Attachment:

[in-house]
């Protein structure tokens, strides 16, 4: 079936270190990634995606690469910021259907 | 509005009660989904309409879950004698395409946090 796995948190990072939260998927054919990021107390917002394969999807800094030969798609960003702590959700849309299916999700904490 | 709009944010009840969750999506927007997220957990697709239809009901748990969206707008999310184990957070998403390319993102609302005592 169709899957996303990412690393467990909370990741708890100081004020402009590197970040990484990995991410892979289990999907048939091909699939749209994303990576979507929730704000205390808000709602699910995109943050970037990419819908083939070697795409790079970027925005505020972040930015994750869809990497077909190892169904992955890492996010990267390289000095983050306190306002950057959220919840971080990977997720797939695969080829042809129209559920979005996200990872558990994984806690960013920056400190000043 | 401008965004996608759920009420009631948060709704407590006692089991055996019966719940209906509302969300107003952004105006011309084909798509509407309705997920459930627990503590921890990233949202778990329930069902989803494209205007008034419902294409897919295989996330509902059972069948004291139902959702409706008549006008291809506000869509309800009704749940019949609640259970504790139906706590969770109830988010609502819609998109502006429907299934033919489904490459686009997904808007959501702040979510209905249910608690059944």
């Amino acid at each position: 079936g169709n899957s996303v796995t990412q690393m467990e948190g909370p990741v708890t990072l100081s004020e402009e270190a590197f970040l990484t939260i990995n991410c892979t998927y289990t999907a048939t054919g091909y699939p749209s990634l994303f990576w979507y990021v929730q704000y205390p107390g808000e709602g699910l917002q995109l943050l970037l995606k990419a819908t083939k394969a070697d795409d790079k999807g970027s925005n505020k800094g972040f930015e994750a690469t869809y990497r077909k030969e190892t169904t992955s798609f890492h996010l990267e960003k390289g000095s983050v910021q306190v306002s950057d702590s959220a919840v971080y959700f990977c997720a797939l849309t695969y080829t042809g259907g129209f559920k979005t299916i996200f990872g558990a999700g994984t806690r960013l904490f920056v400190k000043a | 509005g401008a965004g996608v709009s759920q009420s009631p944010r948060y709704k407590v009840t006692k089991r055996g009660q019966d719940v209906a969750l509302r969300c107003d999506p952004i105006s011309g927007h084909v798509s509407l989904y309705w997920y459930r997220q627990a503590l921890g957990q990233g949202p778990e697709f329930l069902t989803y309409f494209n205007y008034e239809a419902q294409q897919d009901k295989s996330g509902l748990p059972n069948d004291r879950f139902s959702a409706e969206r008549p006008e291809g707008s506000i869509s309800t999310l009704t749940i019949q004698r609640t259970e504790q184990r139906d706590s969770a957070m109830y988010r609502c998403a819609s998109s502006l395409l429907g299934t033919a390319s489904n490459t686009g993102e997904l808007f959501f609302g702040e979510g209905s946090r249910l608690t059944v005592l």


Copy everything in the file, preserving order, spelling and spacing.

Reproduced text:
[in-house]
């Protein structure tokens, strides 16, 4: 079936270190990634995606690469910021259907 | 509005009660989904309409879950004698395409946090 796995948190990072939260998927054919990021107390917002394969999807800094030969798609960003702590959700849309299916999700904490 | 709009944010009840969750999506927007997220957990697709239809009901748990969206707008999310184990957070998403390319993102609302005592 169709899957996303990412690393467990909370990741708890100081004020402009590197970040990484990995991410892979289990999907048939091909699939749209994303990576979507929730704000205390808000709602699910995109943050970037990419819908083939070697795409790079970027925005505020972040930015994750869809990497077909190892169904992955890492996010990267390289000095983050306190306002950057959220919840971080990977997720797939695969080829042809129209559920979005996200990872558990994984806690960013920056400190000043 | 401008965004996608759920009420009631948060709704407590006692089991055996019966719940209906509302969300107003952004105006011309084909798509509407309705997920459930627990503590921890990233949202778990329930069902989803494209205007008034419902294409897919295989996330509902059972069948004291139902959702409706008549006008291809506000869509309800009704749940019949609640259970504790139906706590969770109830988010609502819609998109502006429907299934033919489904490459686009997904808007959501702040979510209905249910608690059944």
């Amino acid at each position: 079936g169709n899957s996303v796995t990412q690393m467990e948190g909370p990741v708890t990072l100081s004020e402009e270190a590197f970040l990484t939260i990995n991410c892979t998927y289990t999907a048939t054919g091909y699939p749209s990634l994303f990576w979507y990021v929730q704000y205390p107390g808000e709602g699910l917002q995109l943050l970037l995606k990419a819908t083939k394969a070697d795409d790079k999807g970027s925005n505020k800094g972040f930015e994750a690469t869809y990497r077909k030969e190892t169904t992955s798609f890492h996010l990267e960003k390289g000095s983050v910021q306190v306002s950057d702590s959220a919840v971080y959700f990977c997720a797939l849309t695969y080829t042809g259907g129209f559920k979005t299916i996200f990872g558990a999700g994984t806690r960013l904490f920056v400190k000043a | 509005g401008a965004g996608v709009s759920q009420s009631p944010r948060y709704k407590v009840t006692k089991r055996g009660q019966d719940v209906a969750l509302r969300c107003d999506p952004i105006s011309g927007h084909v798509s509407l989904y309705w997920y459930r997220q627990a503590l921890g957990q990233g949202p778990e697709f329930l069902t989803y309409f494209n205007y008034e239809a419902q294409q897919d009901k295989s996330g509902l748990p059972n069948d004291r879950f139902s959702a409706e969206r008549p006008e291809g707008s506000i869509s309800t999310l009704t749940i019949q004698r609640t259970e504790q184990r139906d706590s969770a957070m109830y988010r609502c998403a819609s998109s502006l395409l429907g299934t033919a390319s489904n490459t686009g993102e997904l808007f959501f609302g702040e979510g209905s946090r249910l608690t059944v005592l």